[ngg_images source=”galleries” container_ids=”41″ display_type=”photocrati-nextgen_pro_slideshow” image_crop=”0″ image_pan=”1″ show_playback_controls=”1″ show_captions=”0″ caption_class=”caption_overlay_bottom” caption_height=”70″ aspect_ratio=”1.5″ width=”100″ width_unit=”%” transition=”fade” transition_speed=”1″ slideshow_speed=”5″ border_size=”0″ border_color=”#ffffff” ngg_triggers_display=”always” is_ecommerce_enabled=”0″ order_by=”sortorder” order_direction=”ASC” returns=”included” maximum_entity_count=”500″]Day two in Bahrain brought more F1 goodness, and with it, another case of a pecking order that was quite literally night and day.
Taking place under the afternoon sun, FP3 was a curious affair, its combination of 34-degree heat and heavy winds making it particularly precarious to navigate.
Drivers and teams alike were put off by the conditions, with neither Mercedes, Ferrari nor Red Bull setting a time in the first 45 minutes, while Romain Grosjean struggled for balance and took out his frustrations on the turn 4 wall.
Surprisingly, the fastest time belonged to Max Verstappen, but just as unsurprisingly, it didn’t hold up in qualifying.
Moving on to the hour of power, and what an hour it ended up being for Valtteri Bottas. With electro house god (a.k.a. Steve Aoki) taking a break from Easter festivities to watch from the garage, the Finn took the first pole of his career, giving a much-needed response to the criticism that’s been steadily building this season.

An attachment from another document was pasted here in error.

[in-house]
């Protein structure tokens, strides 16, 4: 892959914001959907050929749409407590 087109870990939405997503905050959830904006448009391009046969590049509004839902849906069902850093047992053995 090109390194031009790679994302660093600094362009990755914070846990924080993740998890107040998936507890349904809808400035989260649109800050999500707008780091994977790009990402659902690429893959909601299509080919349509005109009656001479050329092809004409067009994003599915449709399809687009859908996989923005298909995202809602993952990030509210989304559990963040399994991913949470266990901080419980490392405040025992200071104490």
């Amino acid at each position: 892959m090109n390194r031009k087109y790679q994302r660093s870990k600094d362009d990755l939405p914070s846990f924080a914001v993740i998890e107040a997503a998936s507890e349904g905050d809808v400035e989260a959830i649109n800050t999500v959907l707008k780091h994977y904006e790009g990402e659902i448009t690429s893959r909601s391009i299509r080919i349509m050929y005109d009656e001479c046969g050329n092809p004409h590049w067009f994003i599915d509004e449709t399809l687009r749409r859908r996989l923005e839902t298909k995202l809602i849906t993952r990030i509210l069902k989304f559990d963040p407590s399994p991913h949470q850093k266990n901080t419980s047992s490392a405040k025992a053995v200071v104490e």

Could Lewis Hamilton have taken pole had he not made a mistake on his final lap? Maybe, however sometimes it’s not all about being the fastest driver, but the steadiest. An impressive job from Valtteri, and one that means for at least tonight, he’s not second-fiddle.
On the other end of the spectrum, Ferrari may have just experienced the first significant disappointment of their season after finishing almost half-a-second down on Mercedes.
Whatever the aero changes to their wing and floor have been, the fact remains they’re further adrift than at either of the previous two races. Maybe their excellent long-run pace will make the difference tomorrow, but Saturday remains the domain of the Silver arrows for the time being.
After making massive gains on the 2016 pole time in China, Bahrain’s was only seven-tenths off its predecessor, which can’t be ideal. It seems that with the added width 2017’s cars have struggled to “punch through” the air-resistance Bahrain offers.
Renault deserve plenty of plaudits for getting two cars through to Q3 for the first time this season. At some point, they’re going to be expected to start performing like the high-budgeted factory team they are, and to that end this was a good step in the right direction.
Team radio is used for a lot of things, namely instructions, complaints and questions – but now we can add off-key renditions of “Happy Birthday” to that list thanks to Romain Grosjean.
I wonder what McLaren has used more of: power unit components, or Fernando Alonso’s patience?
Apparently those few extra weeks in the gym doing kegels (at least, that’s what I’m assuming he was doing) have paid off for Pascal Wehrlein, getting P13 in the Sauber. With an engine that will only get more dated, they need to seize every small opening they get.